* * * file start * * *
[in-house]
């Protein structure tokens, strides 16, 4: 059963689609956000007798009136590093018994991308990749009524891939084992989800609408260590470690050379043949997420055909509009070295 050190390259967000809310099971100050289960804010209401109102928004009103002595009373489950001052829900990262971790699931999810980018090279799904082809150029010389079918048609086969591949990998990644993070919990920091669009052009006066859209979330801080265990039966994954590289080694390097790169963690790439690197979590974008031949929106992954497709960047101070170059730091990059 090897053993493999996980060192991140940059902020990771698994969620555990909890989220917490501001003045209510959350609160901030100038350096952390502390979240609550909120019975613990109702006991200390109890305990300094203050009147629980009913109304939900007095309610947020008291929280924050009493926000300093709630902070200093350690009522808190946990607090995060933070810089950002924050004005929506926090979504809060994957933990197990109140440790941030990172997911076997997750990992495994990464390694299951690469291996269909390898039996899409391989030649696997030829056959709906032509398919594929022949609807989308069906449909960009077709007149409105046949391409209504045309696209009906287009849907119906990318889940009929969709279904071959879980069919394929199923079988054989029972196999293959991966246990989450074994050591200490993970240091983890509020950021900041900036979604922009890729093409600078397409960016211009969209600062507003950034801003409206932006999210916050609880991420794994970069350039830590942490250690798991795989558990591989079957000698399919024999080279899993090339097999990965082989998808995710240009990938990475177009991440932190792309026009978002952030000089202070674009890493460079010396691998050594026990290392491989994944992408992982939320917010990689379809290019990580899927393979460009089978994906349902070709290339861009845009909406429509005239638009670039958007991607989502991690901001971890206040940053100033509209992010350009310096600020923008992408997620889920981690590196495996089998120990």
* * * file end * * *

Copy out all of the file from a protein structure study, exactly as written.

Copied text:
[in-house]
């Protein structure tokens, strides 16, 4: 059963689609956000007798009136590093018994991308990749009524891939084992989800609408260590470690050379043949997420055909509009070295 050190390259967000809310099971100050289960804010209401109102928004009103002595009373489950001052829900990262971790699931999810980018090279799904082809150029010389079918048609086969591949990998990644993070919990920091669009052009006066859209979330801080265990039966994954590289080694390097790169963690790439690197979590974008031949929106992954497709960047101070170059730091990059 090897053993493999996980060192991140940059902020990771698994969620555990909890989220917490501001003045209510959350609160901030100038350096952390502390979240609550909120019975613990109702006991200390109890305990300094203050009147629980009913109304939900007095309610947020008291929280924050009493926000300093709630902070200093350690009522808190946990607090995060933070810089950002924050004005929506926090979504809060994957933990197990109140440790941030990172997911076997997750990992495994990464390694299951690469291996269909390898039996899409391989030649696997030829056959709906032509398919594929022949609807989308069906449909960009077709007149409105046949391409209504045309696209009906287009849907119906990318889940009929969709279904071959879980069919394929199923079988054989029972196999293959991966246990989450074994050591200490993970240091983890509020950021900041900036979604922009890729093409600078397409960016211009969209600062507003950034801003409206932006999210916050609880991420794994970069350039830590942490250690798991795989558990591989079957000698399919024999080279899993090339097999990965082989998808995710240009990938990475177009991440932190792309026009978002952030000089202070674009890493460079010396691998050594026990290392491989994944992408992982939320917010990689379809290019990580899927393979460009089978994906349902070709290339861009845009909406429509005239638009670039958007991607989502991690901001971890206040940053100033509209992010350009310096600020923008992408997620889920981690590196495996089998120990």